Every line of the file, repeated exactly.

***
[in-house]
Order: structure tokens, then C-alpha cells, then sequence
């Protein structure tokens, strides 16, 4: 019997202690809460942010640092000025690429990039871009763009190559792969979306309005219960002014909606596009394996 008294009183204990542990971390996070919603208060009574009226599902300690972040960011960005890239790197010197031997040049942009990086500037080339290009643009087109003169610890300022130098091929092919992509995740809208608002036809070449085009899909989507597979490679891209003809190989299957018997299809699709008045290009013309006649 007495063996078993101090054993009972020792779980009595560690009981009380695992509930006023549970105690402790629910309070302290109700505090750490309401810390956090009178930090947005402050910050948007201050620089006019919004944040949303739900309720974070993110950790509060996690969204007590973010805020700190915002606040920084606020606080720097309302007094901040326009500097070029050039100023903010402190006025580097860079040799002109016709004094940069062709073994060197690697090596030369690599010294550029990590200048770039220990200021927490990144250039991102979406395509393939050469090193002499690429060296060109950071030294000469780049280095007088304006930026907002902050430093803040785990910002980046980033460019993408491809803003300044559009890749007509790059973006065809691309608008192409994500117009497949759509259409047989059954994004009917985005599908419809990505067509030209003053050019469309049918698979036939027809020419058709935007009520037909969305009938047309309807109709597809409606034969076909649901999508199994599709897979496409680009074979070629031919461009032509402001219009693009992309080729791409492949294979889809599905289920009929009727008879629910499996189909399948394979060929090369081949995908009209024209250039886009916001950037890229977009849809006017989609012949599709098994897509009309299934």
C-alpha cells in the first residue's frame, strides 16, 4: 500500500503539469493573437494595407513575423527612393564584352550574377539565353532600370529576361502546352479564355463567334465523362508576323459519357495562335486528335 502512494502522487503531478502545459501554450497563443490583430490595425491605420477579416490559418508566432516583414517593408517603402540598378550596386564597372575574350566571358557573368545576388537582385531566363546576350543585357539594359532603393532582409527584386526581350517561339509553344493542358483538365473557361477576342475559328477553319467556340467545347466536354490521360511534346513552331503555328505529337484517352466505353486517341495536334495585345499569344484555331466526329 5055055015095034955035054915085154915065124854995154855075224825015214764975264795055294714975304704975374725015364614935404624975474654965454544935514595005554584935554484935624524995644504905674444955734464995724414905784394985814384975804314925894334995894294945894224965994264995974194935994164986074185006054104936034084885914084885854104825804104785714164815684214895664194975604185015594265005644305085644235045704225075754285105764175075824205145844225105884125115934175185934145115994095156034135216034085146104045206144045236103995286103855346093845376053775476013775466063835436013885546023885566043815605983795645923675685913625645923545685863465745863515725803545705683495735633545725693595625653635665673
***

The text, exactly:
[in-house]
Order: structure tokens, then C-alpha cells, then sequence
């Protein structure tokens, strides 16, 4: 019997202690809460942010640092000025690429990039871009763009190559792969979306309005219960002014909606596009394996 008294009183204990542990971390996070919603208060009574009226599902300690972040960011960005890239790197010197031997040049942009990086500037080339290009643009087109003169610890300022130098091929092919992509995740809208608002036809070449085009899909989507597979490679891209003809190989299957018997299809699709008045290009013309006649 007495063996078993101090054993009972020792779980009595560690009981009380695992509930006023549970105690402790629910309070302290109700505090750490309401810390956090009178930090947005402050910050948007201050620089006019919004944040949303739900309720974070993110950790509060996690969204007590973010805020700190915002606040920084606020606080720097309302007094901040326009500097070029050039100023903010402190006025580097860079040799002109016709004094940069062709073994060197690697090596030369690599010294550029990590200048770039220990200021927490990144250039991102979406395509393939050469090193002499690429060296060109950071030294000469780049280095007088304006930026907002902050430093803040785990910002980046980033460019993408491809803003300044559009890749007509790059973006065809691309608008192409994500117009497949759509259409047989059954994004009917985005599908419809990505067509030209003053050019469309049918698979036939027809020419058709935007009520037909969305009938047309309807109709597809409606034969076909649901999508199994599709897979496409680009074979070629031919461009032509402001219009693009992309080729791409492949294979889809599905289920009929009727008879629910499996189909399948394979060929090369081949995908009209024209250039886009916001950037890229977009849809006017989609012949599709098994897509009309299934």
C-alpha cells in the first residue's frame, strides 16, 4: 500500500503539469493573437494595407513575423527612393564584352550574377539565353532600370529576361502546352479564355463567334465523362508576323459519357495562335486528335 502512494502522487503531478502545459501554450497563443490583430490595425491605420477579416490559418508566432516583414517593408517603402540598378550596386564597372575574350566571358557573368545576388537582385531566363546576350543585357539594359532603393532582409527584386526581350517561339509553344493542358483538365473557361477576342475559328477553319467556340467545347466536354490521360511534346513552331503555328505529337484517352466505353486517341495536334495585345499569344484555331466526329 5055055015095034955035054915085154915065124854995154855075224825015214764975264795055294714975304704975374725015364614935404624975474654965454544935514595005554584935554484935624524995644504905674444955734464995724414905784394985814384975804314925894334995894294945894224965994264995974194935994164986074185006054104936034084885914084885854104825804104785714164815684214895664194975604185015594265005644305085644235045704225075754285105764175075824205145844225105884125115934175185934145115994095156034135216034085146104045206144045236103995286103855346093845376053775476013775466063835436013885546023885566043815605983795645923675685913625645923545685863465745863515725803545705683495735633545725693595625653635665673